Just consider the word “Trump”. Do not make any effort to think of what the word represents, or what it relates to in any way. Just let the word float in your head. Were you able to let the word simply be there without any associations rising up?
This simple word association illustrates the brain’s ability to defy our command, and to make associations using all three of those laws proposed by Aristotle back in 350 BCE. What happened during that exercise is an activity repeated daily, subconsciously, during which we tend to consider those seemingly random associations that arise as either anecdotal or simply distracting chatter in our heads. We fail to recognize the potential connections being made because we don’t seem to be initiating them of our own free will. However, this is the space in which Tangentials become the early stars seen through the heavy fuzz of cosmik debris. Tangentials are of the stuff that matters if we let it. The stuff that we ignore if we let ourselves ignore it. The stuff that is as unconsciously significant as the stuff we consciously make significant. This is the stuff that whispers, lingers, floats, screams, and pushes within us all. I believe that this is the swirling soup of everything we have ever experienced. Often it seems like a chaotic, nebulous realm without any sense of order of structure. It seems like Borges’ library. One might reach for something recognizable only to discover upon further inspection that the things in their hands eludes their momentary understanding of it. However, I believe this to be a common experience due primarily to our avoidance of incorporating tangentials into conscious awareness and discussion. We tend to not value the stuff that lies below the surface until it arises without our intent. David Hume, in An Enquiry Concerning Human Understanding wrote:
“And even in our wildest and most wandering reveries, nay in our very dreams, we shall find, if we reflect, that the imagination ran not altogether at adventures, but that there was still a connexion upheld among the different ideas, which succeeded each other. Were the loosest and freest conversation to be transcribed, there would immediately be observed something which connected it in all its transitions. Or where this is wanting, the person who broke the thread of discourse might still inform you, that there had secretly revolved in his mind a succession of thought, which had gradually led him from the subject of conversation.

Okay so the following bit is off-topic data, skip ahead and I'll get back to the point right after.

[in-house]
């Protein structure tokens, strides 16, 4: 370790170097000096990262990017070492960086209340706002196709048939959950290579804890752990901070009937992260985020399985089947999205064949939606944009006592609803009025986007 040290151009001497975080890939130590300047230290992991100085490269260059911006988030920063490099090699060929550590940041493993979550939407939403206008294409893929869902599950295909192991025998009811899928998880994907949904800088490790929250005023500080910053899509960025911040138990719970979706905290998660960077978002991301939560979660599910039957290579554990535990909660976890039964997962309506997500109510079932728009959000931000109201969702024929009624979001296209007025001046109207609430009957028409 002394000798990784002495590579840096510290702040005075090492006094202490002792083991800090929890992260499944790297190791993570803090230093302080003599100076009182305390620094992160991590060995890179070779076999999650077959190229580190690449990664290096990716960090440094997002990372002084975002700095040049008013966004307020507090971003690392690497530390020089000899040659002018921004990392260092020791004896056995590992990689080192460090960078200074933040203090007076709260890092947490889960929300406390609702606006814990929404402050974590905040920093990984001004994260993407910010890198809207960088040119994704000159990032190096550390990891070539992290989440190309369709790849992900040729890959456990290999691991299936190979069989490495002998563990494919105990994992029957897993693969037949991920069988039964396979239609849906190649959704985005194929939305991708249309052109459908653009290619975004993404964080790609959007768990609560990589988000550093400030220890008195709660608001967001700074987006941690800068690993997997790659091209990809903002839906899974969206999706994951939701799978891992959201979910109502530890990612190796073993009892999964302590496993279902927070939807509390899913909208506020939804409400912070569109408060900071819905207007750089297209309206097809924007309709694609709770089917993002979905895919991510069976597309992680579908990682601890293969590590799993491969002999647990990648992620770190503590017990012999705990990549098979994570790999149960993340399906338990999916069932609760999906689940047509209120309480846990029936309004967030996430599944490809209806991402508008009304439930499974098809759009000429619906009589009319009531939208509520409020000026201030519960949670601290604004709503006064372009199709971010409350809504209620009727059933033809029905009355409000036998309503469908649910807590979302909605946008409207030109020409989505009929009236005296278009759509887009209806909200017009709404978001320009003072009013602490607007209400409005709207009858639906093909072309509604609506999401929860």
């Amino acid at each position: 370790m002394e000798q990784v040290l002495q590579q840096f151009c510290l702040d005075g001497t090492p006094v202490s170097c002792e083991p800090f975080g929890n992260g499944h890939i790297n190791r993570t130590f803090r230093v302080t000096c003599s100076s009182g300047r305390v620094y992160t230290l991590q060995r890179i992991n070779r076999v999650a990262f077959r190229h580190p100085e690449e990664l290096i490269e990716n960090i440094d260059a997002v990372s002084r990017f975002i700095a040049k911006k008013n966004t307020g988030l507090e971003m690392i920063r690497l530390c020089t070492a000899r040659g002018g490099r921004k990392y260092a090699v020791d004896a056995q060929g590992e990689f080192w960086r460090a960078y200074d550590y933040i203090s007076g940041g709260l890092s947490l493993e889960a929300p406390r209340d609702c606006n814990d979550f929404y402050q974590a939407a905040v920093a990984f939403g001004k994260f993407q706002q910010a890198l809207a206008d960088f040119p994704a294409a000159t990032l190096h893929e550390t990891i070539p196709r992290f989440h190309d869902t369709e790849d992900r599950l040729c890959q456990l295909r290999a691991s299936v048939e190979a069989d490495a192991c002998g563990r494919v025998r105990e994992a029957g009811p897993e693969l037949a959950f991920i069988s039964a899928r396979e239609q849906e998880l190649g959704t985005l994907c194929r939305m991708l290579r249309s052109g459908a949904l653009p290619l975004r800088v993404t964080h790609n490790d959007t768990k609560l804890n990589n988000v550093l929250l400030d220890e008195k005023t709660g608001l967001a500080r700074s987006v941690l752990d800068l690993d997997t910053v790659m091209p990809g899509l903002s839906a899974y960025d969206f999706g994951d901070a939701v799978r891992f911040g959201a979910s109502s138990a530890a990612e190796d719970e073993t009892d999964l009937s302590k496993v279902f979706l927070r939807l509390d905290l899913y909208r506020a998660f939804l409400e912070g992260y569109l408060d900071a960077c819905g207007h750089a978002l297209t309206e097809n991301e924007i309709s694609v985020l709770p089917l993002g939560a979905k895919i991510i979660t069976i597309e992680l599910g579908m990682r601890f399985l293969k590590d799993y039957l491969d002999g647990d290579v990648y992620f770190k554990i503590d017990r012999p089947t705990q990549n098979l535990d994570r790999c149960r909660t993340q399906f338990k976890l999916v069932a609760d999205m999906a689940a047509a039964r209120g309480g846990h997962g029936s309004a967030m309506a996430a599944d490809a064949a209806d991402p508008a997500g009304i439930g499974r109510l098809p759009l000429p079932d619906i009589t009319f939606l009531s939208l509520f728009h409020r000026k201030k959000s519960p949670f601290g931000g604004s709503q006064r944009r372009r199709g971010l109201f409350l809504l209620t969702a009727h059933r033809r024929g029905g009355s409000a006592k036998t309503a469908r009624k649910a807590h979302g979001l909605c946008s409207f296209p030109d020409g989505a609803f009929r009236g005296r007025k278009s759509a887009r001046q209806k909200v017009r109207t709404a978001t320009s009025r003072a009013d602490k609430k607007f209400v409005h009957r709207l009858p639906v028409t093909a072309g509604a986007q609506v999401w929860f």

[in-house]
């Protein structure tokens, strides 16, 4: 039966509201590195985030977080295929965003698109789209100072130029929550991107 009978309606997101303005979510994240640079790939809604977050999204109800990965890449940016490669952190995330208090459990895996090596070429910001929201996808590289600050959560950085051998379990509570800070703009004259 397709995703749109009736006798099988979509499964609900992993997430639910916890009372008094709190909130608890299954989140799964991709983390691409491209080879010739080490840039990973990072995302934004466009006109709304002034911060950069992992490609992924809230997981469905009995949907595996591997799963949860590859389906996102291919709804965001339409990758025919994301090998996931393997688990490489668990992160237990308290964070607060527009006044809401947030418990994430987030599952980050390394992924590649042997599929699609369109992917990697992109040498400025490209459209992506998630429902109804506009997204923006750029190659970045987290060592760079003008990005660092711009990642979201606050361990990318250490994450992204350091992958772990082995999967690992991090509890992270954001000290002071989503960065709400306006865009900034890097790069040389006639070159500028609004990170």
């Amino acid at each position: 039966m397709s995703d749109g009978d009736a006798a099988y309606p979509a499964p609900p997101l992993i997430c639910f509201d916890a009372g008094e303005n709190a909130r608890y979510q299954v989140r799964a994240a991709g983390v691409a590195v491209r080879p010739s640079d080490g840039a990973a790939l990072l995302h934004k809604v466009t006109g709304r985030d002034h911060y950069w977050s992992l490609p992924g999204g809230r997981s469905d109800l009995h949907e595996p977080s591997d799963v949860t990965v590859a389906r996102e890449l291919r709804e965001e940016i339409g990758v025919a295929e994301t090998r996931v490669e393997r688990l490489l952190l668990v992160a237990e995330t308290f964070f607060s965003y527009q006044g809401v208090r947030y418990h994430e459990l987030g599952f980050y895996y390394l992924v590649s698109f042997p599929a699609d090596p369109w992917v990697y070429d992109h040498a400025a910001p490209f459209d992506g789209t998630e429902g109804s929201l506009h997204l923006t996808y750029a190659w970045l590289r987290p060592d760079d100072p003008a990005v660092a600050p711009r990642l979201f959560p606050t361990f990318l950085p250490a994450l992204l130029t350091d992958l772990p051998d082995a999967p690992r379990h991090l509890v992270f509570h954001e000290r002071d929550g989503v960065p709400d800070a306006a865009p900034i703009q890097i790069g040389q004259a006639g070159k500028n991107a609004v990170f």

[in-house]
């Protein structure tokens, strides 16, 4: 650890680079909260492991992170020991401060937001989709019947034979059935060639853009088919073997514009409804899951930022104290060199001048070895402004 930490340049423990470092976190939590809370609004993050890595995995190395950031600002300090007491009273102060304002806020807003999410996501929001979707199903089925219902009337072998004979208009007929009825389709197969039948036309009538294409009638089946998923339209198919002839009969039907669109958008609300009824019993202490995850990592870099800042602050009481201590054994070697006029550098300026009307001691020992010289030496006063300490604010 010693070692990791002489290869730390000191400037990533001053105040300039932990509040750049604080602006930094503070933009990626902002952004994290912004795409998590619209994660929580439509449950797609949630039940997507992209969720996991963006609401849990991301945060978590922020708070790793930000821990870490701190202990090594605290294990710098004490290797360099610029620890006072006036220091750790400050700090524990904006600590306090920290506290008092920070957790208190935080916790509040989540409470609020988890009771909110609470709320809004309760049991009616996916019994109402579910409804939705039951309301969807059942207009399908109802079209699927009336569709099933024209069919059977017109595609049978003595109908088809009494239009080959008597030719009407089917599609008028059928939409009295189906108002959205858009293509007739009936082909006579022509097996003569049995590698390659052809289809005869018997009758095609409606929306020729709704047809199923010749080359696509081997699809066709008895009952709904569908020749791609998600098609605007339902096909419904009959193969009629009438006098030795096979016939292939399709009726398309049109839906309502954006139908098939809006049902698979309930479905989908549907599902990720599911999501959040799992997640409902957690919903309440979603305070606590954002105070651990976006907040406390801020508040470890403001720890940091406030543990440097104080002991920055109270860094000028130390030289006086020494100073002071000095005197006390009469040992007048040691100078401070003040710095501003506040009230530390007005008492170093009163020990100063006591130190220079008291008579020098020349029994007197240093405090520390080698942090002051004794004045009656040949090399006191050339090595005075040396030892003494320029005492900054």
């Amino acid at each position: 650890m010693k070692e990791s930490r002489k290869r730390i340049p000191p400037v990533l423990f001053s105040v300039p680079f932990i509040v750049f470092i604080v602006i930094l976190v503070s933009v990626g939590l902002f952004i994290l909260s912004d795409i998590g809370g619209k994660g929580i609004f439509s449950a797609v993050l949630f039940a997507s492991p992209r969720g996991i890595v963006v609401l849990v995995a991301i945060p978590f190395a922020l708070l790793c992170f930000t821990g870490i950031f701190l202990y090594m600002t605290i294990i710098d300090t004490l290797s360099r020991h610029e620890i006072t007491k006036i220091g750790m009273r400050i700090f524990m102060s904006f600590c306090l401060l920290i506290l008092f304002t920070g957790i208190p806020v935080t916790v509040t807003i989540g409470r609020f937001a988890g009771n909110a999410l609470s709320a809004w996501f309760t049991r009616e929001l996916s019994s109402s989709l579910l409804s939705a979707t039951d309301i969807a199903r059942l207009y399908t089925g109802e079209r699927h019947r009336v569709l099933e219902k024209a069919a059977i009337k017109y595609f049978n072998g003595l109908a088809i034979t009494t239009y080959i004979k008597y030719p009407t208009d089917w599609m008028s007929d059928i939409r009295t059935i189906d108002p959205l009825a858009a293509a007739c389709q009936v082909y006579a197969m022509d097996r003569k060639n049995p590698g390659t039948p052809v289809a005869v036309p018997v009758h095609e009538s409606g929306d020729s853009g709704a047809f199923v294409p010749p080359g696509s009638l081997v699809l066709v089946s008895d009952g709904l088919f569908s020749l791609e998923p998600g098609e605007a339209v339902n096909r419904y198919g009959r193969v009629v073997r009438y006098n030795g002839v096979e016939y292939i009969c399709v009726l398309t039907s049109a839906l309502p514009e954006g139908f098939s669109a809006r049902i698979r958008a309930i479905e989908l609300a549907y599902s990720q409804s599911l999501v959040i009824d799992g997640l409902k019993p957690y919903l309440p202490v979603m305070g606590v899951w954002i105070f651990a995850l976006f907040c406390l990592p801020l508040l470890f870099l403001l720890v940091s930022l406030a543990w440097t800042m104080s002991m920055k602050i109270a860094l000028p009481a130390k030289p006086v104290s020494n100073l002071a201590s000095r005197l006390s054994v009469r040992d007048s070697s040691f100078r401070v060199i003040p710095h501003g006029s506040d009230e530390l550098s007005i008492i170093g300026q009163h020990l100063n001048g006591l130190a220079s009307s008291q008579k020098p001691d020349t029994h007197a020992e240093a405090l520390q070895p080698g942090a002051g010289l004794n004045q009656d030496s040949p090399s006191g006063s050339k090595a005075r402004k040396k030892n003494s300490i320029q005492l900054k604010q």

...even where we cannot suspect the least connexion or communication, it is found, that the words, expressive of ideas, the most compounded, do yet nearly correspond to each other: a certain proof that the simple ideas, comprehended in the compound ones, were bound together by some universal principle, which had an equal influence on all mankind.”
In this vein, and in celebration of this sense of a universal, of an equal influence on us all, and in the spirit of intellectual, emotional, sensory exploration in the classroom, I propose that an active pursuit of and expression of tangentials through individual and group activities will not only encourage students to enagage in critical thinking, but will cultivate a lifelong relationship with metacognitive awareness and activity. Such metacognitive pursuits can be easily integrated with any assignment or activity in the classroom by simply focusing student attention on the process of the experience related to the content and all tangentials related to that experience. Students will learn to be more aware of those tangentials that seem to spontaneously arrive in their conscious attention, and to distinguishing between the variety of stimuli that affect their perception and cognition. Students will keep journals meant only for tangentials, jotting down anything that feels connected to the formal assignments, activities, exercises, and pursuits presented by the teacher. Each journal will function as an amorphous atlas, or perhaps a Library of Babel in some sense, simultaneously a siphon and reservoir. Students will be encouraged to think of themselves as rabbit-holes, ever-changing, ever-evolving, always dynamic, and infinitely capable. At each point in the time and space of learning, of acquiring and generating ideas and knowledge, of conscious attention toward a task, students will actively incorporate, if even within their own minds, the tangentials of their yesterdays into the form and formlessness of the immediate activity. Or, perhaps on occasion students will explore those tangentials either in conjunction with a text in order to experiment with the ways interpretation is inconsistent across individuals, or simply on their own to allow for the opportunuity to playfully explore the abstract realm of a self - a debatable notion - in constant flux. Just now, tangentials nearly interrupted this thread of thought with enough momentum to redirect the conversation to the idea of self, and caused my mind to immediately produce images at a near frenzied pace. Behold, the power of tangentials.